From a critical new study Cornell UniversityScientists have discovered that microscopic organisms known as microbes significantly influence the amount of carbon stored in soil, a finding that has profound implications for mitigating climate change and improving the health of agricultural soils.
Microorganisms are important actors in the soil carbon cycle. The study authors determined that microbial processes are four times more critical to carbon storage than any other process, including biomatter decomposition. This finding is particularly critical because our planet’s soil contains three times more carbon than the atmosphere, acting as a crucial carbon sink in our fight against climate change.
Published in the journal Nature, the research presents an innovative technique to delve into the complexities of soil carbon dynamics. The method marries a microbial computer model with data assimilation and machine learning to closely analyze large data linked to the carbon cycle.
How was the study conducted?
At the heart of the investigation is a measure known as microbial carbon utilization. This metric reveals the amount of carbon used by microorganisms for growth and the amount used for metabolism. The carbon microbes use for growth is sequestered within their cells and ultimately in the soil.
On the other hand, the carbon used for metabolism is released as a by-product in the form of carbon dioxide, which contributes to the greenhouse effect. The team concluded that microbial growth plays a more critical role than metabolism in determining soil carbon storage.
Professor Yiqi Luo, senior author of the study, emphasized the importance of these findings: “This work reveals that microbial carbon utilization is more important than any other factor in determining soil carbon storage.”
These new insights lead agronomists to explore agricultural management practices that influence microbial carbon use efficiency, thereby increasing soil health and food security.
Future studies may aim to increase soil carbon sequestration by microbes and explore how different types of microbes and substrates (such as sugar-rich ones) affect soil carbon storage.
A new method used to evaluate soil dynamics
Although research has focused on soil carbon dynamics for two centuries, previous studies have mainly focused on the amount of carbon entering the soil through foliage and roots, and the amount lost as CO2 to the air during decomposition of organic matter. “But we are the first group to be able to assess the relative importance of microbial processes to other processes,” Luo said.
In a groundbreaking move that shows the power of digital agriculture, Luo and his team devised a new method to assimilate big data into an Earth system computer model using data assimilation and machine learning. The model revealed that carbon use efficiency of microbial colonies significantly outperformed other factors assessed, such as decomposition and carbon inputs.
An innovative process-based model and machine learning approach provides a new way to analyze other types of large data sets.
This study was funded by several institutions, including the National Science Foundation, the National Key Research and Development Program of China, and the National Natural Science Foundation of China.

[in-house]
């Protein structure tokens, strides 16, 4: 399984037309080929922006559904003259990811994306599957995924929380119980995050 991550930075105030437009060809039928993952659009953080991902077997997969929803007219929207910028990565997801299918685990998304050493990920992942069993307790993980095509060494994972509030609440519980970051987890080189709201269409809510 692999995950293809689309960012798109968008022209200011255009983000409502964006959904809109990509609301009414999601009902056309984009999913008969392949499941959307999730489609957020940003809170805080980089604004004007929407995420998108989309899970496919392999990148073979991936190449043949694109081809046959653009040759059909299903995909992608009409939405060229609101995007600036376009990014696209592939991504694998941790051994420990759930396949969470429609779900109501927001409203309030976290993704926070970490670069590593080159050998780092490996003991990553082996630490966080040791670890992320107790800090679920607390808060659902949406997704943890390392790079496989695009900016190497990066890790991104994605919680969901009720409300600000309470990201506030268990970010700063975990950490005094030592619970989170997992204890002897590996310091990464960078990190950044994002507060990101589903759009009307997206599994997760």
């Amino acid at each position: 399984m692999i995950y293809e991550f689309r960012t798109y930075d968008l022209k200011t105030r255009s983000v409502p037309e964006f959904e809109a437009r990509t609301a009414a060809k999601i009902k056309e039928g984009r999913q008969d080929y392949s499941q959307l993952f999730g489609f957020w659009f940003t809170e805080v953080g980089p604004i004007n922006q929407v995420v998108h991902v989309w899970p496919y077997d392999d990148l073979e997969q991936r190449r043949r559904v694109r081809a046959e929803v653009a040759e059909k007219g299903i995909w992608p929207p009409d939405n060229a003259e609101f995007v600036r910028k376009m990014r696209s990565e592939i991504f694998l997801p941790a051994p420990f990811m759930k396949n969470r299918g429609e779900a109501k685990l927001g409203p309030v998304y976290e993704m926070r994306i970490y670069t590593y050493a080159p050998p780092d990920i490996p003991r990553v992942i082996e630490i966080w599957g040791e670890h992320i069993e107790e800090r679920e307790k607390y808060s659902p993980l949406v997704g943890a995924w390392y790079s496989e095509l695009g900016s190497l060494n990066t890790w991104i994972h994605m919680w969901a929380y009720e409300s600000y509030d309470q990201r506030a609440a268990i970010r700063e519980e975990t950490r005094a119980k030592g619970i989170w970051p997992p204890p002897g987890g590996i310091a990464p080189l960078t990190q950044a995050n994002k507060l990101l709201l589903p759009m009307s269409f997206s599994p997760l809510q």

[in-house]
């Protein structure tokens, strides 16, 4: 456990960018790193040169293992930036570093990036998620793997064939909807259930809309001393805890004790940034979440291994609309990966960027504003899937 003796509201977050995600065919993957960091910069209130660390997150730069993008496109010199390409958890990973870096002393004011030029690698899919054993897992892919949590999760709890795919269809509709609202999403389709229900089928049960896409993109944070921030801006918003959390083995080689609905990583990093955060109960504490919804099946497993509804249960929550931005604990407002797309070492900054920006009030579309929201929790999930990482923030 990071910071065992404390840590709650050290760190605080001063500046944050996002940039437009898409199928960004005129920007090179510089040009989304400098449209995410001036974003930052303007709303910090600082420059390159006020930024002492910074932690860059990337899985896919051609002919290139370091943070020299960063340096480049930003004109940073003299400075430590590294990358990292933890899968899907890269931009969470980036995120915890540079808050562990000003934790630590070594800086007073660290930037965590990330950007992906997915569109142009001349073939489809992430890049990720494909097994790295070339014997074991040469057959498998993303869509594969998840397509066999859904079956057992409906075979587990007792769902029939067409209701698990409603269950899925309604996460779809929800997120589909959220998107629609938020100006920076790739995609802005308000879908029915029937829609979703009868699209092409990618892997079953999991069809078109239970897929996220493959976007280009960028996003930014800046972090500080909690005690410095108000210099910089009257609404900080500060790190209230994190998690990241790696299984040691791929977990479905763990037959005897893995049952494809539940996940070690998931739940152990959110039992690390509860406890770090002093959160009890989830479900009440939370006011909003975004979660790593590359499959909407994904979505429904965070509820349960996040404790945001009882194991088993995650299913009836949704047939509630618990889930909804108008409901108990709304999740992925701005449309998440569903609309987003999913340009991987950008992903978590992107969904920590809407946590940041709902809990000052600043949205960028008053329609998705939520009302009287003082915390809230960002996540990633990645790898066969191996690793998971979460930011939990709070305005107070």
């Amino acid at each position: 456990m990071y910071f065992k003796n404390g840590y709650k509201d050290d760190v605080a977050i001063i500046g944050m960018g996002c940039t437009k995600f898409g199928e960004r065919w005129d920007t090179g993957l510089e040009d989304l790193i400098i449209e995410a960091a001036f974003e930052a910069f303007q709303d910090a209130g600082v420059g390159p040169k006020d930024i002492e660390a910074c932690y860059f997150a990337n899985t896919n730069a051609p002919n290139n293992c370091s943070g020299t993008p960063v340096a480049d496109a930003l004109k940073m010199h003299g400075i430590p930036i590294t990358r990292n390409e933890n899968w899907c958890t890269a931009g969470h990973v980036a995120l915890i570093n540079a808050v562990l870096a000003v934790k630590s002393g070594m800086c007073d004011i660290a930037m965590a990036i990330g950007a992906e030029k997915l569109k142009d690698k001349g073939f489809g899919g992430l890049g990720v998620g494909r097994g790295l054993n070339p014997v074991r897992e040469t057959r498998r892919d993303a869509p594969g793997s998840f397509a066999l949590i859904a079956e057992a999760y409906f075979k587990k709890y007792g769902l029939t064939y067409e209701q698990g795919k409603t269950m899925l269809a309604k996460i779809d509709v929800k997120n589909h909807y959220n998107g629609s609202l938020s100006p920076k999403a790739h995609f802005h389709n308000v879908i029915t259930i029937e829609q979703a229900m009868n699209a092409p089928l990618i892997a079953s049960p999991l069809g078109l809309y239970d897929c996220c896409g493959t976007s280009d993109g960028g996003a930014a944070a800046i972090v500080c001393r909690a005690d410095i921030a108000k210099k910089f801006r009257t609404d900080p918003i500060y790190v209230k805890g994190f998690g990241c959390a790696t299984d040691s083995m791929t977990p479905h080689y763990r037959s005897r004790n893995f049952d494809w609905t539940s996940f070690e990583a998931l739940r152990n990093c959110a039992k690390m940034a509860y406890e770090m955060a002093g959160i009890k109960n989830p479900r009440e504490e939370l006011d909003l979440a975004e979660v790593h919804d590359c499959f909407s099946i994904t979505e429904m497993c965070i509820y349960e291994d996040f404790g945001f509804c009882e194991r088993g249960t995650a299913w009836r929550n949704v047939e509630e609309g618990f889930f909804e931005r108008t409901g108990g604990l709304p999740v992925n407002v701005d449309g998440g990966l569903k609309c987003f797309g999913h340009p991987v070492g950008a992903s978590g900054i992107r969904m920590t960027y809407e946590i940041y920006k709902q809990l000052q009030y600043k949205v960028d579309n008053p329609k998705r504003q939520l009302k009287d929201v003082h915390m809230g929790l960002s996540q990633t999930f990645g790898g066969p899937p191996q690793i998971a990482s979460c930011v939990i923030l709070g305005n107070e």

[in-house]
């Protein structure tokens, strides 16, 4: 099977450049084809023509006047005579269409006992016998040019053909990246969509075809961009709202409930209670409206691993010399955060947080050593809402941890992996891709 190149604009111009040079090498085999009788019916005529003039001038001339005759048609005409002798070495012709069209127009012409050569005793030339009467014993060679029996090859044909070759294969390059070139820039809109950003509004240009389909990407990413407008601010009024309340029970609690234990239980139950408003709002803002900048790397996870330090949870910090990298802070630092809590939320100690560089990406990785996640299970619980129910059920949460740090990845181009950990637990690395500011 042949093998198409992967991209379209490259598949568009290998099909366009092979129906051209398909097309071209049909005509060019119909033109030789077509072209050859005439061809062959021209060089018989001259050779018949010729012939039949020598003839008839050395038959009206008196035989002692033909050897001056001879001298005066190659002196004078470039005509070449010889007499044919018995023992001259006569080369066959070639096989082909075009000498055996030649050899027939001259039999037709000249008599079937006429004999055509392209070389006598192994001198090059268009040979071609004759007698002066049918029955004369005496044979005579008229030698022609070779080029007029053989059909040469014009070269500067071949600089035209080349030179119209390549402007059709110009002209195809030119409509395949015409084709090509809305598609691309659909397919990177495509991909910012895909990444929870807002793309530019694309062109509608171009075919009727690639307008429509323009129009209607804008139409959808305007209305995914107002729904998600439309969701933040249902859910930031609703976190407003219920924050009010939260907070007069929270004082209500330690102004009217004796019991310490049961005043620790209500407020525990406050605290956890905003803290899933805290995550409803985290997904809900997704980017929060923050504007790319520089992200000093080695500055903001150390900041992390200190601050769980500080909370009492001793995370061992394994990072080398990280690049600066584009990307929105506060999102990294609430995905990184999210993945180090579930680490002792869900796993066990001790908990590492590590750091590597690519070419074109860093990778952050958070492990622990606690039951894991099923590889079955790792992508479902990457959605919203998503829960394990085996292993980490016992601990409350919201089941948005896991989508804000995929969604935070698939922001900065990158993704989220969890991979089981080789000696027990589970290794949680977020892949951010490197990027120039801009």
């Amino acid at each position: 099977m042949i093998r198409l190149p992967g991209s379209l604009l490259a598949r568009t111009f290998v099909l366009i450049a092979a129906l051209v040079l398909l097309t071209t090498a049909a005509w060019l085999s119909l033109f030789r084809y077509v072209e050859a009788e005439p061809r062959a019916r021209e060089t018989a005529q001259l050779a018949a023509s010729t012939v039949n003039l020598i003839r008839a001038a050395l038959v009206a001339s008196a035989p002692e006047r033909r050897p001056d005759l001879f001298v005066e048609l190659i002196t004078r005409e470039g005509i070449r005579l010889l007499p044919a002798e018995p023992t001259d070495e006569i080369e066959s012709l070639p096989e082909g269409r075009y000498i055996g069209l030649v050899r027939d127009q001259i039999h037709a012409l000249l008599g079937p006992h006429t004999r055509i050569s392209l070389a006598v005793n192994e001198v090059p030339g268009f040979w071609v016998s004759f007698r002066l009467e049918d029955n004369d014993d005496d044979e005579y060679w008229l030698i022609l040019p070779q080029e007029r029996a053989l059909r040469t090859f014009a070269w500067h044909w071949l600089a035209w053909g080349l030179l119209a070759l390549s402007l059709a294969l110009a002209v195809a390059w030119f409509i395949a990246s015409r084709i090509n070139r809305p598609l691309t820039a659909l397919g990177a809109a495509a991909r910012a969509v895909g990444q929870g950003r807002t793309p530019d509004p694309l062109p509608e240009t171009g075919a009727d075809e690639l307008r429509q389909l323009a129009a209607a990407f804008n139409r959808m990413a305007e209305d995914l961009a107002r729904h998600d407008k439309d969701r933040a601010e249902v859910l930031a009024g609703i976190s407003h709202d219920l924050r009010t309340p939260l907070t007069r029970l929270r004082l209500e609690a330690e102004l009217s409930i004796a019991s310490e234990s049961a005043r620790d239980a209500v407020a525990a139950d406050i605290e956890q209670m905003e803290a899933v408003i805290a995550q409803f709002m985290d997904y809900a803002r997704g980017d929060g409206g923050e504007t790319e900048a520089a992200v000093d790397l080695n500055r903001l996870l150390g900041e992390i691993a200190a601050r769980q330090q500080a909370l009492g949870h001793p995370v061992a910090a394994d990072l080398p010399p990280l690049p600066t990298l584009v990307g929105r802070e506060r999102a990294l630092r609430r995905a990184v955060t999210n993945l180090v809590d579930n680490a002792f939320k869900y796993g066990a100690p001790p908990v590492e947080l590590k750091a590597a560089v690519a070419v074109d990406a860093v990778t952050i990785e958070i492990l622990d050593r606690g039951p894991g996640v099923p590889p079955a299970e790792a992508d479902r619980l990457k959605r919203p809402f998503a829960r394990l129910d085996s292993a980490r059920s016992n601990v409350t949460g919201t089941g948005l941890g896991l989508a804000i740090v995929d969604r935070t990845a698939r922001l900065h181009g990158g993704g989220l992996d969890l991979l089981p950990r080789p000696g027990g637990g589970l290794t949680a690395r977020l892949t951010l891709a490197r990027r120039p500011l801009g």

More on the importance of soil
Soil is not a simple mixture of minerals and dead plant material. It is a vibrant, living ecosystem filled with life forms ranging from the visible like insects and worms to the invisible like bacteria and fungi. Among invisible organisms, microbes play a particularly crucial role.
Microorganisms are microorganisms that include bacteria, archaea, fungi, algae, viruses, and protozoa. Soil is one of the most diverse ecosystems on Earth, with microbial diversity estimated to reach one trillion species.
Microbes are an important part of the soil food web, a complex network of organisms that transfer energy and nutrients through the soil. They are involved in a wide range of processes vital to soil health and the wider ecosystem.
One of these processes is decomposition. Microbes break down dead plants and animals, turning organic matter into simpler compounds. This process recycles nutrients back into the soil, making them available for plant uptake.
An important role of microorganisms is their contribution to the carbon cycle. By decomposing organic matter, microbes convert the carbon it contains into a form that plants can use. They also help sequester carbon in the soil. When microbes consume organic matter, some of the carbon is stored in their cells. When they die, this carbon becomes part of the soil organic matter and is effectively stored in the soil.
Nitrogen fixation is another important process performed by certain soil microorganisms. Certain bacteria, especially those that live in symbiosis with leguminous plants, can take nitrogen from the air and convert it into a form that plants can use. This process is a critical part of the nitrogen cycle and helps maintain soil fertility.
Also, soil microorganisms play an important role in soil structure. Through their actions, they help create soil aggregates—small clusters of soil particles. These aggregates improve the soil’s ability to hold water and air, supporting plant growth.
However, soil microbial communities can be sensitive to changes in their environment, including changes in temperature, moisture, pH, and the introduction of chemicals or pollutants. Agricultural practices such as excessive use of chemical fertilizers or pesticides, or practices that lead to soil compaction or erosion, can harm these communities and disrupt important processes they carry out.
In summary, soil microbes are critical to soil health, plant growth, and the global carbon and nitrogen cycles. Understanding and protecting these tiny soil inhabitants is critical to sustainable agriculture and a healthy planet.
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